He Died For A Flag?
When I first began studying the Civil War, I was intrigued by the
use of flags in battle and the fervent love and affection afforded to the
respective flags on both sides of the conflict. A regiment usually
received a national flag (national colors) and a state flag (regimental
colors). The flags
were typically made by local women: the mothers, wives, and
sweethearts of the men who were headed off to war. The colors
presented to each regiment with great ceremony as it mustered into
The flag was the standard around which the unit would rally to fight.
Consequently, it was also an inviting target for the enemy. Loss of the
regiment's colors in battle was considered a disgrace, but to capture the
enemy's colors brought great glory and honor. Carrying the colors
in battle was considered quite an honor. Though such duty meant
certain death there was never a shortage of volunteers.
Civil War history includes heroic feats of bravery as men sought to
preserve their unit colors and honor. One such event took place in the
Wheatfield at Gettysburg. There, in the heat of battle on July 2nd, 1863,
the 4th Michigan was cut to pieces and their colors were lost in
hand-to-hand combat. In the ensuing melee, the 4th's commander, twenty-six
year old Colonel Harrison Jeffords, lunged to retrieve the colors and was
pierced with a mortal bayonet wound. He died the next day.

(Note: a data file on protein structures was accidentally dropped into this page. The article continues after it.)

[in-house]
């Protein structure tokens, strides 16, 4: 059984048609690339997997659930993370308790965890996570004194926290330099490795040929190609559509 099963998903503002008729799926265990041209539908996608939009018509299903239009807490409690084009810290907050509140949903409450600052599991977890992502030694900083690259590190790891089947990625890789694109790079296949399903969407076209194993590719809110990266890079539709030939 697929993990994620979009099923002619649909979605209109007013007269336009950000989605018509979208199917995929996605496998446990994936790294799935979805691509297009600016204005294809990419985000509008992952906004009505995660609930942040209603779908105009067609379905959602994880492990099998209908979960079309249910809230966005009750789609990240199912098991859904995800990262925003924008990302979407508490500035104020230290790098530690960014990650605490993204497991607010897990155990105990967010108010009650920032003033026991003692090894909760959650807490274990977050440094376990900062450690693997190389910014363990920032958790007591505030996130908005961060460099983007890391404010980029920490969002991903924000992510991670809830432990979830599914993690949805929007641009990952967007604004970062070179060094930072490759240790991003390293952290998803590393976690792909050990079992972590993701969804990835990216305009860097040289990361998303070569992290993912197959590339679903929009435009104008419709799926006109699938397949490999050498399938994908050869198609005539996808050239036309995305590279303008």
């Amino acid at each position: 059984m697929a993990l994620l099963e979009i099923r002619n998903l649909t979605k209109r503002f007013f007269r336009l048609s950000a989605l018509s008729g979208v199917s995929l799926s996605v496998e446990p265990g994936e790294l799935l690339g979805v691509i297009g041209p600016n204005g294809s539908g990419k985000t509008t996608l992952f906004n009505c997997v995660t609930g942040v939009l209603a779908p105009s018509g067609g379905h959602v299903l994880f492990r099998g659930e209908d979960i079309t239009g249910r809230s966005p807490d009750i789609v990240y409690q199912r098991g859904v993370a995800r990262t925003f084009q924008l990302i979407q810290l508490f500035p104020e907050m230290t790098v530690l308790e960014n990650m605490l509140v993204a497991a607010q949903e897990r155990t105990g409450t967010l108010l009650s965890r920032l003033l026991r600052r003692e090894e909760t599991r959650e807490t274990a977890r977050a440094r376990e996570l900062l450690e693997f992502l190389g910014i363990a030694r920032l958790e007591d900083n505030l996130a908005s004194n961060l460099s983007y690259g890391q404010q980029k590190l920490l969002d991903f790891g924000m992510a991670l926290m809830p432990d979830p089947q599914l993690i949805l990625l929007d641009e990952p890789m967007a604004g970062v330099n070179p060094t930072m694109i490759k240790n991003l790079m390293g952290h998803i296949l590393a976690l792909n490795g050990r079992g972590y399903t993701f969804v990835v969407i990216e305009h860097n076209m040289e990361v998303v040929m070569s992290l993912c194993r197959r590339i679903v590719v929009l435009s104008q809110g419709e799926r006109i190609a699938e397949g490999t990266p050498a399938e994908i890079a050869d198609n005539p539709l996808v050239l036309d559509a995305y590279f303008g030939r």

When I first read that story, I thought, "For a flag? He died to
save a piece of cloth that could easily be replaced?" It was not a
disrespectful thought but more of a practical one. A flag can be replaced
but not a man, especially a high-caliber officer. As I pondered such
sacrifice, I came to understand what that flag represented to those men.
It represented all the ideals and principles that our country was founded
upon, all that it had ever achieved, and the hopes and dreams of
generations to come. I came to have a new appreciation of our flag and the
sacrifice of those who defended her.
Still, such love for the flag appeared to be old-fashioned
sentimentality that I thought had died with the last Civil War veterans.
In the backwash of the 1960's our culture grew to disdain the flag and
paid little attention or respect to it. We lost our focus as a nation. We
turned our backs on the God whose blessings had enriched us. We scorned
our forefathers who had died to secure our liberties.
But then came September 11, 2001. And what lasting images are burned in
our minds from that horrific day? Who can forget the New York firemen
hoisting the flag at the World Trade Center and another group of firemen
unfurling another flag over the side of the Pentagon in Washington? If you
watched the opening ceremony to the Olympic games on February 8th, you
couldn't help but be moved by the reverent respect paid to the tattered
flag salvaged from the World Trade Center. There, for a moment in time, the modern
world watched and paid tribute to that flag and all that it has come to
That says it all. I guess such sentiments aren't old-fashioned anymore
and are alive and well within this great land. Too bad it took the World
Trade Center and
Pentagon terrorist disasters to make us appreciate our flag all the more
and to cry out to God. So here's to you, Colonel Jeffords, and the other
men who died for the flag and our freedoms. May you rest in the comfort
that your efforts were not in vain or lost on this generation. Thank you
for your brave example.
February 9, 2002